Last Updated Oct 27, 2008 11:00 PM EDT
Becker notes that "American recessions since 1959 have been so mild that in no year did real GDP fall by much more than 1 percent, and yearly average unemployment rates peaked at about 10 percent." He expects something along these lines, saying that "I do not expect the current crisis to develop into a major depression." (10 percent unemployment is a number some of the more bearish forecasters have thrown out as if to frighten us. I grew up in the Rust Belt -- 10 percent unemployment for a few months isn't a crisis. Try 20 percent unemployment for a few years. That's really unpleasant.)
Becker does include a hedge. If he's wrong, and there is steep, long depression? "The retreat from capitalism and globalization could be severe, as happened during the Great Depression," he writes. That would be extremely bad for entrepreneurial businesses and the economy at large, he expects.
In fact, a retreat from capitalism isn't so far-fetched, writes Richard Posner, who shares a blog with Becker. Posner notes that "Very few people are committed in an emotional sense to a free-market ideology; if the free market seems not to be working, the population and its political representatives will cast about for an alternative."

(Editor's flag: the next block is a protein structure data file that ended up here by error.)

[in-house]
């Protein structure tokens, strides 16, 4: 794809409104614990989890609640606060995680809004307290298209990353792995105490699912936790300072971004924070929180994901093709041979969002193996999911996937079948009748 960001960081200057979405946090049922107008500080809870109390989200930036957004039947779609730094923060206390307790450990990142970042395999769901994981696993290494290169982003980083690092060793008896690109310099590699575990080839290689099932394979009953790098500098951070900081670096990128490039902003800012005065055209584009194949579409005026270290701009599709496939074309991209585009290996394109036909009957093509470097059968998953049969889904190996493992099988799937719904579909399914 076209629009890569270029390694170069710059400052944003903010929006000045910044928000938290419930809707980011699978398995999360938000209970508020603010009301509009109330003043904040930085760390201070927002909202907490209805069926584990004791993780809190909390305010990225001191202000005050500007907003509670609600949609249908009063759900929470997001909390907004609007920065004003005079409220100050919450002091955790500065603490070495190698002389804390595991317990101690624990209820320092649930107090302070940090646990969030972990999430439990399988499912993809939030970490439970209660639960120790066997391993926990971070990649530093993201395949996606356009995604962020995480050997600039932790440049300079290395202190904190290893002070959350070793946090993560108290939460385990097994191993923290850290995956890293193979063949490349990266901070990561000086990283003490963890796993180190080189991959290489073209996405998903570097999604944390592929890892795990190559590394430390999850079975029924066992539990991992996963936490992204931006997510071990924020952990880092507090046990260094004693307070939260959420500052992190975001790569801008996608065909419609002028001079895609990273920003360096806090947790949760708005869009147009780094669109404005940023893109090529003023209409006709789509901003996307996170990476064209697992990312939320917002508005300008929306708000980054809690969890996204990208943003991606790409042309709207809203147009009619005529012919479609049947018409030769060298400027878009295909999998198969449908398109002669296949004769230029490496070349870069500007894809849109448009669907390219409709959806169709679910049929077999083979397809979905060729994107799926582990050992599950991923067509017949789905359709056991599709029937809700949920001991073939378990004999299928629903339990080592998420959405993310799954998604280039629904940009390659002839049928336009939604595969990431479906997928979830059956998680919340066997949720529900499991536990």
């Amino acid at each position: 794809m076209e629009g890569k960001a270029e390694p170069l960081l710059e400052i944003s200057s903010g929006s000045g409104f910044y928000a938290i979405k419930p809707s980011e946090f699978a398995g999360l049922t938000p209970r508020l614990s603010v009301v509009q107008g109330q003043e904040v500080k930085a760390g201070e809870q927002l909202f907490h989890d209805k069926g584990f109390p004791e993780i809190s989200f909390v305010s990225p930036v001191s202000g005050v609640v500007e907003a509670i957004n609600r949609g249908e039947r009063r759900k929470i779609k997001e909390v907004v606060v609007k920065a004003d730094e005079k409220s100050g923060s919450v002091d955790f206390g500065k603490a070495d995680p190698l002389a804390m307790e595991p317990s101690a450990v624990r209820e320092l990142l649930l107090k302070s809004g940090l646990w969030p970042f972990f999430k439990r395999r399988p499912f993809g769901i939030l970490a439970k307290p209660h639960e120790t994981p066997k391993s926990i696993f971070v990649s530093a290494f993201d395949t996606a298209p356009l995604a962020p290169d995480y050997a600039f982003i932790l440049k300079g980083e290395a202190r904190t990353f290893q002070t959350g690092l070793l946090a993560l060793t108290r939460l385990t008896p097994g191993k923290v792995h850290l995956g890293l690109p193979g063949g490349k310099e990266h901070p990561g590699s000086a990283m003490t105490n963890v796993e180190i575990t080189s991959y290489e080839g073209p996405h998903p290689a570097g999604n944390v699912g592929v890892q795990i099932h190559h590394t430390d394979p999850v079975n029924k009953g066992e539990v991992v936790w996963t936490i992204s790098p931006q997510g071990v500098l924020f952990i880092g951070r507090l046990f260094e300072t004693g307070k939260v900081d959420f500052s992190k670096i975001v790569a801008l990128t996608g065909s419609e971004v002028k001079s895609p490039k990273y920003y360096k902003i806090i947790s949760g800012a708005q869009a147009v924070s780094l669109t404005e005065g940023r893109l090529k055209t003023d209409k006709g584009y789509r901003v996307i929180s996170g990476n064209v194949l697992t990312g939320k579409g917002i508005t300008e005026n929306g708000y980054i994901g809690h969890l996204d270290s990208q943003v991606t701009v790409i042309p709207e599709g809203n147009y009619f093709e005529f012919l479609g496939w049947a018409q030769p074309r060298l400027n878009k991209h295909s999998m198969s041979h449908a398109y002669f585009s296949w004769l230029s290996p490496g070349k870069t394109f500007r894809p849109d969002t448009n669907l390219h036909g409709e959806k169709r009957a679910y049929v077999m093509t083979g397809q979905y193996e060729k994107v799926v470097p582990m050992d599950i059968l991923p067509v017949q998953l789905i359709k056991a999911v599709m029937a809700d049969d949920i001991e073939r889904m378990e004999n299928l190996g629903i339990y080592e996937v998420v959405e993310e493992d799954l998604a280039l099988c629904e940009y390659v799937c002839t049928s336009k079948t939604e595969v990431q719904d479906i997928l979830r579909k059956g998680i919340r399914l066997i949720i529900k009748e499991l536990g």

Schumpeter, revered for his idea of creative destruction, ultimately thought capitalism would destroy itself, and it's hard not to wonder a bit if the current crisis is a sign of that. Not so fast, writes Posner. Markets fail all the time, and this is just another failure that we are likely to get through.
Complacency on the part of some economists and politicians about the efficiency of the market system, and specifically an exaggerated belief in the robustness of financial markets, have created the impression that the current crisis is a crisis of capitalism rather than just another demonstration of the radical imperfection of human institutions--including the market.So while neither Becker nor Posner can see the future clearly, and both see possibilities for a worst-case scenario, it would be a big surprise to them. Most of the economists I've spoken with over the past couple of weeks say much the same thing -- that we may face unpleasant times over the next few quarters, but we are not likely to see the kind of sustained downturn that would rip the system to shreds.